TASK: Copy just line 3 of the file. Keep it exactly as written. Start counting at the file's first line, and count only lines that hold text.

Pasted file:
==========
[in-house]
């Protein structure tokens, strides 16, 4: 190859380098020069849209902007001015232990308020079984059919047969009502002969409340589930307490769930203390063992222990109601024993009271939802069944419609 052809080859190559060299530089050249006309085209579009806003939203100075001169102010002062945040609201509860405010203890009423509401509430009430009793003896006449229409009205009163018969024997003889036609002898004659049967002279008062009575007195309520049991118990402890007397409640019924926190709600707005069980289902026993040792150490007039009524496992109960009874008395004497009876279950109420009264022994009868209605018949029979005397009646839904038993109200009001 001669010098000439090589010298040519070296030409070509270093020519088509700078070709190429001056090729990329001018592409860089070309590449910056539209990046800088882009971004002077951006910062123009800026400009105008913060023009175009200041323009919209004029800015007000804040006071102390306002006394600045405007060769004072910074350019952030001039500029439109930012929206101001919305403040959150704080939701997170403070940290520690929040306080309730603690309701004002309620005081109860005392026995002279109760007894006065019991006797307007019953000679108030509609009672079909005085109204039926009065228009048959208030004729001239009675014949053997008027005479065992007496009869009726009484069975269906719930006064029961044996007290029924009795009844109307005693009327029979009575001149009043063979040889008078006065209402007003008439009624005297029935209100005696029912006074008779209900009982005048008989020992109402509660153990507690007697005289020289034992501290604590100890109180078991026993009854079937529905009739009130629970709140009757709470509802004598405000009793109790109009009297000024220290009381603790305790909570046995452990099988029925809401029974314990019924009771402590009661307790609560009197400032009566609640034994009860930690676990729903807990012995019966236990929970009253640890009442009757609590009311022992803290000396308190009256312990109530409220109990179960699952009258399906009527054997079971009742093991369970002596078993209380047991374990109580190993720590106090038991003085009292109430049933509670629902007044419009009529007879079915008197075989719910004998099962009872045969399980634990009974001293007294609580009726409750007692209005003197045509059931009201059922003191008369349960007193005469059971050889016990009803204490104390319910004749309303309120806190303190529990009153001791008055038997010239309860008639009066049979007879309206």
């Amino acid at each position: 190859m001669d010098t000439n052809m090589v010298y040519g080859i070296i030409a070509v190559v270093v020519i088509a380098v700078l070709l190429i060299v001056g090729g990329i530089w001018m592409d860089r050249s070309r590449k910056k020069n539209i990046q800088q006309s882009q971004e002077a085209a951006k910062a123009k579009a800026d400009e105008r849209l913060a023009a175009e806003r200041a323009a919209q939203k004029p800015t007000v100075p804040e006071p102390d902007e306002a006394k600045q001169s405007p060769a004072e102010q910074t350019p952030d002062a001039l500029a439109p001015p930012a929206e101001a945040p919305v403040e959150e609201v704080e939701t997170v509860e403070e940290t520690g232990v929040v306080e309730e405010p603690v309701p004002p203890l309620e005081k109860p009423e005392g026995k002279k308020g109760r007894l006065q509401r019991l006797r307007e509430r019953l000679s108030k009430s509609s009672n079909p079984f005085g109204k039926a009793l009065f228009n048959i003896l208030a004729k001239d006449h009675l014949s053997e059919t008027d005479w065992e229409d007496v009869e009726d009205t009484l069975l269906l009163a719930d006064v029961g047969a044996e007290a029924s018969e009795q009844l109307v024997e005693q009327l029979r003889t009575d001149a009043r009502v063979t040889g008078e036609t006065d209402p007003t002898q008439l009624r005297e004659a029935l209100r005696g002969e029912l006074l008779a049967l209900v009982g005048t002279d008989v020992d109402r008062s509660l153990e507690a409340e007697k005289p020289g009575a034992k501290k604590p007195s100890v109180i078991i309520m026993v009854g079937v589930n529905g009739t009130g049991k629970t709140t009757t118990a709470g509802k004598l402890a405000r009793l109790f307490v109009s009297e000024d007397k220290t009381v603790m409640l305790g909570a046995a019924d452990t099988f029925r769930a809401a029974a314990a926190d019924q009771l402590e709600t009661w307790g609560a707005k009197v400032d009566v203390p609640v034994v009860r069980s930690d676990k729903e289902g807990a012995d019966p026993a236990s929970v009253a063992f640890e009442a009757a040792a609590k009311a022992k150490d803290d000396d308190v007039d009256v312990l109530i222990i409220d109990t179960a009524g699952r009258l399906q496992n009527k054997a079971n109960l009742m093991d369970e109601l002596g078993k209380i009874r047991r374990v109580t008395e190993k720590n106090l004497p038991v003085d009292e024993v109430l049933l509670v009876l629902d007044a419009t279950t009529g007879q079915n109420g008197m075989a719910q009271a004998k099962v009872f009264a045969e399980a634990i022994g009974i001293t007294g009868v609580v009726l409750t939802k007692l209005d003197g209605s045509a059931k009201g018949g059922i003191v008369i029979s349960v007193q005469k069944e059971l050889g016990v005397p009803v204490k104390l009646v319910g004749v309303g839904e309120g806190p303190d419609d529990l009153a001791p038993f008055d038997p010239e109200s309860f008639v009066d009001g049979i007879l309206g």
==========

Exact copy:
């Amino acid at each position: 190859m001669d010098t000439n052809m090589v010298y040519g080859i070296i030409a070509v190559v270093v020519i088509a380098v700078l070709l190429i060299v001056g090729g990329i530089w001018m592409d860089r050249s070309r590449k910056k020069n539209i990046q800088q006309s882009q971004e002077a085209a951006k910062a123009k579009a800026d400009e105008r849209l913060a023009a175009e806003r200041a323009a919209q939203k004029p800015t007000v100075p804040e006071p102390d902007e306002a006394k600045q001169s405007p060769a004072e102010q910074t350019p952030d002062a001039l500029a439109p001015p930012a929206e101001a945040p919305v403040e959150e609201v704080e939701t997170v509860e403070e940290t520690g232990v929040v306080e309730e405010p603690v309701p004002p203890l309620e005081k109860p009423e005392g026995k002279k308020g109760r007894l006065q509401r019991l006797r307007e509430r019953l000679s108030k009430s509609s009672n079909p079984f005085g109204k039926a009793l009065f228009n048959i003896l208030a004729k001239d006449h009675l014949s053997e059919t008027d005479w065992e229409d007496v009869e009726d009205t009484l069975l269906l009163a719930d006064v029961g047969a044996e007290a029924s018969e009795q009844l109307v024997e005693q009327l029979r003889t009575d001149a009043r009502v063979t040889g008078e036609t006065d209402p007003t002898q008439l009624r005297e004659a029935l209100r005696g002969e029912l006074l008779a049967l209900v009982g005048t002279d008989v020992d109402r008062s509660l153990e507690a409340e007697k005289p020289g009575a034992k501290k604590p007195s100890v109180i078991i309520m026993v009854g079937v589930n529905g009739t009130g049991k629970t709140t009757t118990a709470g509802k004598l402890a405000r009793l109790f307490v109009s009297e000024d007397k220290t009381v603790m409640l305790g909570a046995a019924d452990t099988f029925r769930a809401a029974a314990a926190d019924q009771l402590e709600t009661w307790g609560a707005k009197v400032d009566v203390p609640v034994v009860r069980s930690d676990k729903e289902g807990a012995d019966p026993a236990s929970v009253a063992f640890e009442a009757a040792a609590k009311a022992k150490d803290d000396d308190v007039d009256v312990l109530i222990i409220d109990t179960a009524g699952r009258l399906q496992n009527k054997a079971n109960l009742m093991d369970e109601l002596g078993k209380i009874r047991r374990v109580t008395e190993k720590n106090l004497p038991v003085d009292e024993v109430l049933l509670v009876l629902d007044a419009t279950t009529g007879q079915n109420g008197m075989a719910q009271a004998k099962v009872f009264a045969e399980a634990i022994g009974i001293t007294g009868v609580v009726l409750t939802k007692l209005d003197g209605s045509a059931k009201g018949g059922i003191v008369i029979s349960v007193q005469k069944e059971l050889g016990v005397p009803v204490k104390l009646v319910g004749v309303g839904e309120g806190p303190d419609d529990l009153a001791p038993f008055d038997p010239e109200s309860f008639v009066d009001g049979i007879l309206g």